Workshop on Uncertainty Quantification for Climate and Environmental Models, UCL, 29 June 2012.
The registration is free, but limited. If interested in registering, please do so at: http://harvestuq.eventbrite.co.uk
9:50 Welcome (Serge Guillas & Chris Brierley, UCL)
10:00 round table: "Uncertainty Quantification Pipeline for Climate Models", Harvest team.
11:00 Edzer Pebesma (University of Münster, Germany): The uncertainty-enabled model web: concepts and tools
11:30 Peter Challenor (National Oceanography Centre, Southampton, UK): Two million years and counting: the RAPIT experiment.
12:00 Rick Archibald (Oak Ridge National Laboratory, USA): Applying uncertainty quantification to the CESM
13:30 Jenny Brynjarsdottir (Statistical and Applied
Mathematical Sciences Institute, USA): The importance of model discrepancy
14:00 Rodrigo Caballero (University of Stockholm, Sweden): Can deep-time paleoclimates help narrow the uncertainty in climate sensitivity?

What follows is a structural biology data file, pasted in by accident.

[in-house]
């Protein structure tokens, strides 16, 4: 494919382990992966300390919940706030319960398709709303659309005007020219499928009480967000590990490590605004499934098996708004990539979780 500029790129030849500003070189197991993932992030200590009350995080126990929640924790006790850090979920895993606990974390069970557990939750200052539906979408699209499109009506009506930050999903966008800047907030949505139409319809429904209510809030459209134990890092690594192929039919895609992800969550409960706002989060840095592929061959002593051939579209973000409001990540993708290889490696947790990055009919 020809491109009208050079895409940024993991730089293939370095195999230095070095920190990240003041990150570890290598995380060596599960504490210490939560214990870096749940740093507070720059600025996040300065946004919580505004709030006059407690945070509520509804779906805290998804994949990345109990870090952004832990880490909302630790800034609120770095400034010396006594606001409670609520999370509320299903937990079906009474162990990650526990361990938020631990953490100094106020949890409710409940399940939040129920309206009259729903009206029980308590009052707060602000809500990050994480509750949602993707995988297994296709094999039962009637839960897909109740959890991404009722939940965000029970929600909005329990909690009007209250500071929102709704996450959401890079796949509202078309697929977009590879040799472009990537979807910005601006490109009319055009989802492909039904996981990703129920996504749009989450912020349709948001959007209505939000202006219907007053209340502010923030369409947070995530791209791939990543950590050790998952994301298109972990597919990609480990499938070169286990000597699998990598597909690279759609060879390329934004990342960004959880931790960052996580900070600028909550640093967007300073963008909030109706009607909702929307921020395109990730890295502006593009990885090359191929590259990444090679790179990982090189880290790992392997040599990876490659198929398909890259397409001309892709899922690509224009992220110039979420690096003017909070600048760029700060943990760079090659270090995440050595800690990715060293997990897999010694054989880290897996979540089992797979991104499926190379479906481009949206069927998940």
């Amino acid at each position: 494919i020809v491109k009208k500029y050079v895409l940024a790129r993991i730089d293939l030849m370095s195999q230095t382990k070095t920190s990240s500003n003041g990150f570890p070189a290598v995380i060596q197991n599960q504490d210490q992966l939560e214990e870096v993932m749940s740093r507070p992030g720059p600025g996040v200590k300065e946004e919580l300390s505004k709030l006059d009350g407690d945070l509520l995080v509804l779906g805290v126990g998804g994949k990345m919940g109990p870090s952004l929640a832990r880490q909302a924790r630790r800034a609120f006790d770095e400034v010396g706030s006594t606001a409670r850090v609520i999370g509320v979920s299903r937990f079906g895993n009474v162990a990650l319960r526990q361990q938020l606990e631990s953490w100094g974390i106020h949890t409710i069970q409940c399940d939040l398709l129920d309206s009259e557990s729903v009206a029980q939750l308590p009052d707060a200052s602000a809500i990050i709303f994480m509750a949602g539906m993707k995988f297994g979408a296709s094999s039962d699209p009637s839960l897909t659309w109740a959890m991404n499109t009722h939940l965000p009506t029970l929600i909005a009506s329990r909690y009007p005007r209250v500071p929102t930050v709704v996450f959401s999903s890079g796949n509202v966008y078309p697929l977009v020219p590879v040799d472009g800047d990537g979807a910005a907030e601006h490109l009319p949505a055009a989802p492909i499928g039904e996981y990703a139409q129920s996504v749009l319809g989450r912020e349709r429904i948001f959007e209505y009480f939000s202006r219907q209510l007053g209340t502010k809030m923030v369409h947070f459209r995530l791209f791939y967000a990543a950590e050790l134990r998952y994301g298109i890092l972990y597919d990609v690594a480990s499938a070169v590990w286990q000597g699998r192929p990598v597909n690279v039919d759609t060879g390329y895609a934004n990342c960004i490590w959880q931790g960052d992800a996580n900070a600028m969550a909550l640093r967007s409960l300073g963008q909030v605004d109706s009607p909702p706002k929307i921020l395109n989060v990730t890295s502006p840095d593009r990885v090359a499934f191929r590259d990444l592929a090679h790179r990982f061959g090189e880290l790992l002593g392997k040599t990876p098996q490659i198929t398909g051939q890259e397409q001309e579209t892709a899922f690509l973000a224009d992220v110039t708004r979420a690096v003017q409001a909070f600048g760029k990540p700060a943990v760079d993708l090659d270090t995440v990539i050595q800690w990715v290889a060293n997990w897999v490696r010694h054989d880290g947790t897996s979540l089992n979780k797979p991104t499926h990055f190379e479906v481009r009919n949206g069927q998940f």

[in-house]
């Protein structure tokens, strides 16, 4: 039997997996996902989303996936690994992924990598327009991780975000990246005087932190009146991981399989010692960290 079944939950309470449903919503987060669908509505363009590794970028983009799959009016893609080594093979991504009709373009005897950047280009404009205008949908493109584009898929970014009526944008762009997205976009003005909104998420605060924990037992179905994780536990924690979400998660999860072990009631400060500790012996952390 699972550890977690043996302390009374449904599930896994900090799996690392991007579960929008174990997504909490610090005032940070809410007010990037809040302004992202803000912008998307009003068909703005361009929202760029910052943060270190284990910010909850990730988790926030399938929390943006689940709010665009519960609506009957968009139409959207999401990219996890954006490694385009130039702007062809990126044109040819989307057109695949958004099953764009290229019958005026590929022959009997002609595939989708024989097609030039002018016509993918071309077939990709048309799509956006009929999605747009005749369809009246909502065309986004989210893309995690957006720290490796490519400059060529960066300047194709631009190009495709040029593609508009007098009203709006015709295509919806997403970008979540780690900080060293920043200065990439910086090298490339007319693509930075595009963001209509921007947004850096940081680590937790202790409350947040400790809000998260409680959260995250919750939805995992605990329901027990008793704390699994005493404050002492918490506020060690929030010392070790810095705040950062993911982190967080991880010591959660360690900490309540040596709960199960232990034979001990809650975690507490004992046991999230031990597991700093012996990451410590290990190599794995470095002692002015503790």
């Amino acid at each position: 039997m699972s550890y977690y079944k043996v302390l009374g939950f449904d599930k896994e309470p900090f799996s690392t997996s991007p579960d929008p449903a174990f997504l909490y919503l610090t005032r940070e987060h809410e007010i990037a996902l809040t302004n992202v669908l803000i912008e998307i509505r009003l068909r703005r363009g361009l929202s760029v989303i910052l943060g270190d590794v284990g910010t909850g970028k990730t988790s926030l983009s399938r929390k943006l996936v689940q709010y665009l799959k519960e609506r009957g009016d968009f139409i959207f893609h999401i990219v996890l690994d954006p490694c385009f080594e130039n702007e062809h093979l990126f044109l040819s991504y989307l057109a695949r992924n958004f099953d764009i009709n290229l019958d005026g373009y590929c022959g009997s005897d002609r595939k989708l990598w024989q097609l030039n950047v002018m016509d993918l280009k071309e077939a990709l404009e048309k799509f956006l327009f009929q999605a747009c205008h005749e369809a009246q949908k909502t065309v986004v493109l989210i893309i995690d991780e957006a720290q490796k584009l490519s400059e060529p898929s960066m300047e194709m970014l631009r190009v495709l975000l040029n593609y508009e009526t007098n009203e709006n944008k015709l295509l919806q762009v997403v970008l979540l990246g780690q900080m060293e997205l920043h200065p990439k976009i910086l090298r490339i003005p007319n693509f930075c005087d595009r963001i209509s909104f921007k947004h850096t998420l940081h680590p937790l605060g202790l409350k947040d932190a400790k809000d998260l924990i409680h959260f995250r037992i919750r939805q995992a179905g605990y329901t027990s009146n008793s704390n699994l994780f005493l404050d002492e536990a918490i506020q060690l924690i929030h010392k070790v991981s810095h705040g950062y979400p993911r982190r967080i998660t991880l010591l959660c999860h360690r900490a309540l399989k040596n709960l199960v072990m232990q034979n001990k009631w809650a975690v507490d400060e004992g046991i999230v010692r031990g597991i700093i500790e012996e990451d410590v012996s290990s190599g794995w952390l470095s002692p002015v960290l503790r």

14:30 Matthew Collins (University of Exeter, UK): The headache of using big models - is there a solution?
15:00 coffee/tea break
15:30 Alexander T. Archibald (Cambridge University, UK): Challenges in tropospheric chemistry under a changing climate
16:00 Jonathan (Jonty) Rougier (University of Bristol, UK): Two modes of science: The challenge of uncertainty assessment in complex systems
16:30 David Sexton (Met Office, UK): Challenges in quantifying uncertainty using state of the art climate models
Support comes from PASCAL2 (Pattern Analysis, Statistical Modelling and Computational Learning), a Network of Excellence funded by the European Union, through the Harvest project: "Uncertainty Quantification Pipeline for Climate Models". It enables month-long invitations of experts:
- University of Texas at Austin, USA (Michael Tobis, Charles Jackson)
- Illinois Institute of Technology at Chicago, USA (Lulu Kang)
- Carroll University in Wisconsin, USA (Christopher Kuster)
- US Naval Postgraduate School, USA (Robin Tokmakian)
- Research institute INRIA in France (Vivien Mallet)
These experts will collaborate with UCL researchers and together take advantage of UCL's High Performance
Computing resources for their simulations. This will lead to the release of
efficient open-source code for uncertainty quantification of complex computer